Economics-Production-Function(2)

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Production Function : 

Tanu Kathuria 1 Production Function

Slide 2: 

Tanu Kathuria 2

Production Function : 

Tanu Kathuria 3 Production Function

Production Function : 

Tanu Kathuria 4 Production Function States the relationship between inputs and outputs Inputs – the factors of production classified as: Land – all natural resources of the earth – not just ‘terra firma’! Price paid to acquire land = Rent Labour – all physical and mental human effort involved in production Price paid to labour = Wages Capital – buildings, machinery and equipment not used for its own sake but for the contribution it makes to production Price paid for capital = Interest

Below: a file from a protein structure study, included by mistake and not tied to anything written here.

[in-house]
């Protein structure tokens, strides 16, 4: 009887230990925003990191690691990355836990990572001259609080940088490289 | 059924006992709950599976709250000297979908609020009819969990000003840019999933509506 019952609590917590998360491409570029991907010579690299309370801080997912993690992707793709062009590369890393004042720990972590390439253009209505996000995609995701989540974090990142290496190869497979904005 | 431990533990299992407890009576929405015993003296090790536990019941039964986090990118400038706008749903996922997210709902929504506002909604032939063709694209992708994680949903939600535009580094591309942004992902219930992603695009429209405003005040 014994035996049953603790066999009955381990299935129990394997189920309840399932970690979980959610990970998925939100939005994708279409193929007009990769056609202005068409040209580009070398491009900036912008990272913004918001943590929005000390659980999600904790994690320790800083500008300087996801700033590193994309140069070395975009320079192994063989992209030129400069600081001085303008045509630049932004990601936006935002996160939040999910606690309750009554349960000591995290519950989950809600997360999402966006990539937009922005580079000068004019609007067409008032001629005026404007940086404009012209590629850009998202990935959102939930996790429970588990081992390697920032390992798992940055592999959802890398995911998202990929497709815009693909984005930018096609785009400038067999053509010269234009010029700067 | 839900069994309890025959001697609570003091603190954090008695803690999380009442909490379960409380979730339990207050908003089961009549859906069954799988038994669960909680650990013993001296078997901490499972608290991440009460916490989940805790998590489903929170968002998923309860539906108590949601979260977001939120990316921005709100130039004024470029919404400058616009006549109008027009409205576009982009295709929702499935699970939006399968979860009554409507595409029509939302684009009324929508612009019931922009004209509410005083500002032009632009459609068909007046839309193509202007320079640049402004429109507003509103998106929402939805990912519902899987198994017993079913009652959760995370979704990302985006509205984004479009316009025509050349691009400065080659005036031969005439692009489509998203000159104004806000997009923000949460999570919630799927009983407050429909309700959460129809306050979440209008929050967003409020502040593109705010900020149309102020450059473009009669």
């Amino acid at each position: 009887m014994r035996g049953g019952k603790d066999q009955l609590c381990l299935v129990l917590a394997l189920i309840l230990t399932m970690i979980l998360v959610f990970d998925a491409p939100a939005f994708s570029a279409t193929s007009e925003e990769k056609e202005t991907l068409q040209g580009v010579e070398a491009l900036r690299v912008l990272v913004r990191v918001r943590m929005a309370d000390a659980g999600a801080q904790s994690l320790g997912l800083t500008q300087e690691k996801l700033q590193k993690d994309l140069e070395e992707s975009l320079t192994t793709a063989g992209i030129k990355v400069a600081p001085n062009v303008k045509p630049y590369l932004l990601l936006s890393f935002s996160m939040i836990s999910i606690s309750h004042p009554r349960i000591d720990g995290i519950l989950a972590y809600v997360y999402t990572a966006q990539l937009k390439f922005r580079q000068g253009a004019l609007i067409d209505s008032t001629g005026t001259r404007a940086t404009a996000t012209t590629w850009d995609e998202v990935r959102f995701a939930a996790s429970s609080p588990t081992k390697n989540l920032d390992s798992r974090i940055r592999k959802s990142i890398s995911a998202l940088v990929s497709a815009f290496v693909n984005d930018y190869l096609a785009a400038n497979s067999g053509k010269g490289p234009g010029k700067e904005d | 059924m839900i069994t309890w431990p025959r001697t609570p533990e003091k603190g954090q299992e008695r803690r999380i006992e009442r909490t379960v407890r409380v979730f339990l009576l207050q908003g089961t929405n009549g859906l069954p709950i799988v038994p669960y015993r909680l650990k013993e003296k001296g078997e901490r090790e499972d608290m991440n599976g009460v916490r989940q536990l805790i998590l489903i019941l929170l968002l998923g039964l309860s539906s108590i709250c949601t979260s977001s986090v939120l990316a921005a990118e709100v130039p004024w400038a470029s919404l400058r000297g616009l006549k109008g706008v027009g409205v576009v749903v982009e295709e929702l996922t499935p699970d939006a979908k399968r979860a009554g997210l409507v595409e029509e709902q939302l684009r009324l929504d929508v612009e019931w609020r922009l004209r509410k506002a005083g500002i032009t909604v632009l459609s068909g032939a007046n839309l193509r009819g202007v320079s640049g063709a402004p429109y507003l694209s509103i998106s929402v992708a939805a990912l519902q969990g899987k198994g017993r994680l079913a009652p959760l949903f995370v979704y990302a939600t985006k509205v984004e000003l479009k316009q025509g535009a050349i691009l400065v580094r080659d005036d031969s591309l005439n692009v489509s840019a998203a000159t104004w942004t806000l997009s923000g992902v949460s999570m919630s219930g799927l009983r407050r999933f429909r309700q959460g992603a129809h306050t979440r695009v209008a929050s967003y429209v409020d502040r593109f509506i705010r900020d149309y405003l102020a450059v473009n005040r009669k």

Production Function : 

Tanu Kathuria 5 Production Function Inputs Process Output Land Labour Capital Product or service generated – value added

Production Function : 

Tanu Kathuria 6 Production Function Mathematical representation of the relationship: Q = f (K, L, La) Output (Q) is dependent upon the amount of capital (K), Land (L) and Labour (La) used

Analysis of Production Function:Short Run : 

Tanu Kathuria 7 Analysis of Production Function:Short Run In the short run at least one factor fixed in supply but all other factors capable of being changed Reflects ways in which firms respond to changes in output (demand) Can increase or decrease output using more or less of some factors but some likely to be easier to change than others Increase in total capacity only possible in the long run

Analysis of Production Function:Short Run : 

Tanu Kathuria 8 Analysis of Production Function:Short Run In times of rising sales (demand) firms can increase labour and capital but only up to a certain level – they will be limited by the amount of space. In this example, land is the fixed factor which cannot be altered in the short run.

Slide 9: